However, the governor found that al-Sadiq had chosen four people rather than one: Mansur himself, the governor, the Imam's oldest son Abdullah al-Aftah, and Musa al-Kazim, his younger son. The Shi'ite group had begun to split during the lifetime of al-Sadiq, when his eldest son Isma'il ibn Jafar reportedly predeceased him, in the presence of many witnesses. Another group believed instead that Isma'il had been designated as the next Imam, and that since he had predeceased his father, the Imamate had passed to Isma'il's son Muhammad ibn Ismail and his descendants.
This latter group became known as the Isma'ilis. Some Isma'ilis believe that Isma'il had not actually died, but would reappear as Mahdi , the rejuvenator of Islam in the Shi'ite doctrine. A final group believed that al-Sadiq had been the last imam, and that the lineage had not continued.
After the death of Musa al-Kazim, the majority of his followers recognized his son Ali al-Ridha as the eighth imam, while others believed that al-Kazim had been the last imam. This latter group became known as the Waqifiyah. No major divisions occurred in Shiaism from the eighth to the twelfth imam, whom the majority of the Shia Twelvers considered to be Muhammad al-Mahdi. Among the sects which separated from the majority, only Zaidiyyah and Ismaili continue to exist today.
Al-Sadiq religious views are recorded as authority in the writing of number of contradictory positions. The use of his name as an authority within the Sufi , scientific, Sunni legal, Ismaili and extremist writings shows his importance as a figure within the development of early Muslim thought.
Muhammad himself told me that…" the same is reported from Abu Hanifa. Shia jurisprudence became known as Ja'fari jurisprudence after Ja'far al-Sadiq, whose legal dicta were the most important source of Shia law. Like Sunni law, Ja'fari jurisprudence is based on the Quran and the Hadith , and also based on the consensus Ijma. Unlike the Sunnis, Shias give more weight to reasoning 'Aql , while Sunnis only allow for a kind of analogical reasoning Qiyas.
Instead al-Sadiq recommends an unofficial system of justice for the community, and that the disputants should turn to "those who relate our [i. And Sufism — Encyclopaedia Iranica.
Ja'far Al-Sadiq holds a special prominence among Sufi orders due to his claimed connections to some of Sufism's earliest theologians. While is as apparent in these writings that Ja'far al-sadiq was regarded as a founding figure in Sufism, the historical situation is more difficult to ascertain. Given his large following and established school madrasa , he almost certainly was a teacher to "proto-sufis. They said,'Son of the Prophet of God, this is not in accord with the life of your holy family.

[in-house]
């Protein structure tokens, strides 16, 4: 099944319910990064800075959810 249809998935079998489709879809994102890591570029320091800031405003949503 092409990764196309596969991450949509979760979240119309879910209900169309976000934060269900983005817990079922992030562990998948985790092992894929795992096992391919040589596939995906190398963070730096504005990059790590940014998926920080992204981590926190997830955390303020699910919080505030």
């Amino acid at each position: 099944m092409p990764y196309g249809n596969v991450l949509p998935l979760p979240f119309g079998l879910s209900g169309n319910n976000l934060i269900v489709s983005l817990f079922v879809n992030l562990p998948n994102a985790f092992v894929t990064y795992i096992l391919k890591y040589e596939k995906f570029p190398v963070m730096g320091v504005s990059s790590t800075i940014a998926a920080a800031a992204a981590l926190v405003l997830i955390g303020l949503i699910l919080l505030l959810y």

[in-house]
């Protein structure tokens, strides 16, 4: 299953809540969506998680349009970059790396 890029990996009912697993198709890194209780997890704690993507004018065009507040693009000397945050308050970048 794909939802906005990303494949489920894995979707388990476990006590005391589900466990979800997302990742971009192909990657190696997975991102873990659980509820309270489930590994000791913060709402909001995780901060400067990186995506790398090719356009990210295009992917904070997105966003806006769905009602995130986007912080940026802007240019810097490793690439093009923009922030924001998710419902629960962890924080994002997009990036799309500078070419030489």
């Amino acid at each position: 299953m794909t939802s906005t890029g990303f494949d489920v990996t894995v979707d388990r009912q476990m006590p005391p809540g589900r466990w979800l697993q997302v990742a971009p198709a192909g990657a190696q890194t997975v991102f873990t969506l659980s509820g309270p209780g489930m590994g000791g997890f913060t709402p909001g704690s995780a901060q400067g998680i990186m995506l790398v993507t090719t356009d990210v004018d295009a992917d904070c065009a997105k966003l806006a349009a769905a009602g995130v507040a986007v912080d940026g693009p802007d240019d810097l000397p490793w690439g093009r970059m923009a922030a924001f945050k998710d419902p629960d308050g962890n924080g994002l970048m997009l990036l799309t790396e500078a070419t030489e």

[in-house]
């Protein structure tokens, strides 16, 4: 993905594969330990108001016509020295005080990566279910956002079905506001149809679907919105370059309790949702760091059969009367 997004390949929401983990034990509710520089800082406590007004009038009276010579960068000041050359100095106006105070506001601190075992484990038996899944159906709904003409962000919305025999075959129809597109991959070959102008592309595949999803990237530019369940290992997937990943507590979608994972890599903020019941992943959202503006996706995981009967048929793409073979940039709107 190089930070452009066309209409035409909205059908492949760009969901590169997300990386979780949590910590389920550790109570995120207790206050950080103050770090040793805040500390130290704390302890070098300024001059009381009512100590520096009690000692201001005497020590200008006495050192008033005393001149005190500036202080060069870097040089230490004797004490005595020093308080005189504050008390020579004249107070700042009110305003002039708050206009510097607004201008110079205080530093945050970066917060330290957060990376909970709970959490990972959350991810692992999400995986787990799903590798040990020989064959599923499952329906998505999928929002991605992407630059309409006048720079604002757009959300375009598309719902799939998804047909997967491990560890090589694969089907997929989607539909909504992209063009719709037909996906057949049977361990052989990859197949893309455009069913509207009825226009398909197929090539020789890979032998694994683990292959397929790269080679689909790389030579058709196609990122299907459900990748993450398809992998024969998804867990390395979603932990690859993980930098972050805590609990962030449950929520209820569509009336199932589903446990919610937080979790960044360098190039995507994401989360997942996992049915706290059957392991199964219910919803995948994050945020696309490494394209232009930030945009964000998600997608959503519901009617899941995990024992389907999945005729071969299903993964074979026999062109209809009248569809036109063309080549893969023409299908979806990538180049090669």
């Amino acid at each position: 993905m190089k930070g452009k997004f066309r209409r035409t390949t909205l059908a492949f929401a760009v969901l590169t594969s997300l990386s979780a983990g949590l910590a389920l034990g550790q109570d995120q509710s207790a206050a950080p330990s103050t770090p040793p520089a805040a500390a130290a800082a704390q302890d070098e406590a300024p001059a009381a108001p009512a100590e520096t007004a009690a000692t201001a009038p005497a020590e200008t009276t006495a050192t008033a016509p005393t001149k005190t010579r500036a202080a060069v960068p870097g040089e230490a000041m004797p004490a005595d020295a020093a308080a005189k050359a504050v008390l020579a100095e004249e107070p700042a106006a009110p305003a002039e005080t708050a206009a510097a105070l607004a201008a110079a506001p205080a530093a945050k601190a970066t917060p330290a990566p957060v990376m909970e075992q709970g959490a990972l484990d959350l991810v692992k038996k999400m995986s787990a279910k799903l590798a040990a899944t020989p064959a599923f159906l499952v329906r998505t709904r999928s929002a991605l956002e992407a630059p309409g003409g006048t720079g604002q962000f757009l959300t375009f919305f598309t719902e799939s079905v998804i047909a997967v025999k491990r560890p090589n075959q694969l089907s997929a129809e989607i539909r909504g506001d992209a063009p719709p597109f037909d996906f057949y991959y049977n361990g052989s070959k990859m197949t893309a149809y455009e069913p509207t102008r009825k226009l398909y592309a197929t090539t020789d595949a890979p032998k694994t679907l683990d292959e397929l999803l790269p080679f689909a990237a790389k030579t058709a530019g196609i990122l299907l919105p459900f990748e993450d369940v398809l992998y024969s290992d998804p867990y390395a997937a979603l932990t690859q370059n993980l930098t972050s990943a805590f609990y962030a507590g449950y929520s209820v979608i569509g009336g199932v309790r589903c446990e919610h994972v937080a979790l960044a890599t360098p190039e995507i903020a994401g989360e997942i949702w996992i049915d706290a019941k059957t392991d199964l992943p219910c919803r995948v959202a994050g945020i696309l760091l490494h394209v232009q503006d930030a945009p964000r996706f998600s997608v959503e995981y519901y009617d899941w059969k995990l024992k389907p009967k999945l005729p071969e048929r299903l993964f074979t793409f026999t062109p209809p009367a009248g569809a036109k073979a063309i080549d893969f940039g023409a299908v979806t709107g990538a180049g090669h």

This verse shows us that Ja'far was viewed by Sufi sources as processing a humbleness and inner piety that was a cornerstone of malamatiyya thought.
The malamatiyya were closely associated with the Sufis, and these two mystical traditions had, in many ways, been blended by the time of 'Attar. What can be said is that Sufi teachers often traced the source of their knowledge back to the teaching of Al-Sadiq and that perceived content of these teaching remain relevant to Sufi practice today . Ja'far al-Sadiq's view on theology is transmitted through Mufazzel who recorded his own questions and al-Sadiq's answers in a book known as Ketab al-Tawhid in which al-Sadiq gives proofs as the unity of God.
Whoever claims that both good and evil are attributed to him, has lied about God". This view which is accordance with that of Mu'tazilite doctrine seems to absolve God from the responsibility for evil in the world. Al-Sadiq says that God does not "order created beings to do something without providing for them a means of not doing it, though they do not do it, or not do it without God's permission". Al-Sadiq expressed a moderate view between compulsion Jabr , and giving the choice to man Tafviz , stating that God decreed some things absolutely, but left some others to human agency.
This assertion was widely adopted afterwards and was called "al-amr bayn al-amrayn" which meant" neither predestination nor delegation but a position between the two. The interlocutor asks if God forces his servants to do evil or whether he has delegated power to them. Al-Sadiq's answers negatively to both questions. When asked "What then? It is narrated in hadith that Ja'far al-Sadiq has said "We are the people well-grounded in knowledge and we are the ones who know how to interpret it.
The attribution of these works to al-Sadiq, however, is suspected. He said that "The Book of God comprises four things: the statement set down, the implied purport, the hidden meanings, relating to the supra-sensible world, and the exalted spiritual doctrines. Al-Sadiq adopted Taqiyyah as a defensive tool against the violence and threats that were directed against him and the Shias. It is probable that al-Sadiq was an author who left the writing to his students.
Al-Dhahabi recognizes his contribution to Sunni tradition and Isma'ili scholars such as Qadi al-Nu'man  recorded his traditions in their work. There are many reports attributed to him in the early Shia Hadith collections such as Muhammad ibn Ya'qub al-Kulayni 's Kitab al-Kafi , where they are featured as central sources of Imami doctrine. From Wikipedia, the free encyclopedia. Medina , Hejaz , Umayyad Empire.
Medina, Abbasid Empire. Beliefs and practices. Holy days. Ahl al-Kisa. Muhammad Ali Fatimah Hasan Husayn. Holy women. See also: Imamah Shia doctrine. See also: Taqiyyah. Ancestors of Ja'far al-Sadiq 8. Husayn ibn Ali 4. Ali ibn Husayn Zayn al-Abidin 9. Shahrbanu 2. Muhammad al-Baqir Hasan ibn Ali 5.
Kayani, based on Qur'an and Sunnah]. About The Book. Fiqh-us-Sunnah is not based on a particular Madhab, the author gives opinions from the scholars other madhabs, judging each opinion on its own merits. Sayyid Sabiq C. Every Fiqh ruling in the book goes back to the Qur'an and Sunnah and Sabiq dealt with all four madhahib objectively, with no preferential treatment to any. It provides valuable information concretely based on Qur'an and Sunnah. The Author presents hadith evidences for rulings corresponding to about 95 percent of those of the Shafi'i school.
Books by Muhammad As-Sayyid Sabiq
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Schools of Islamic theology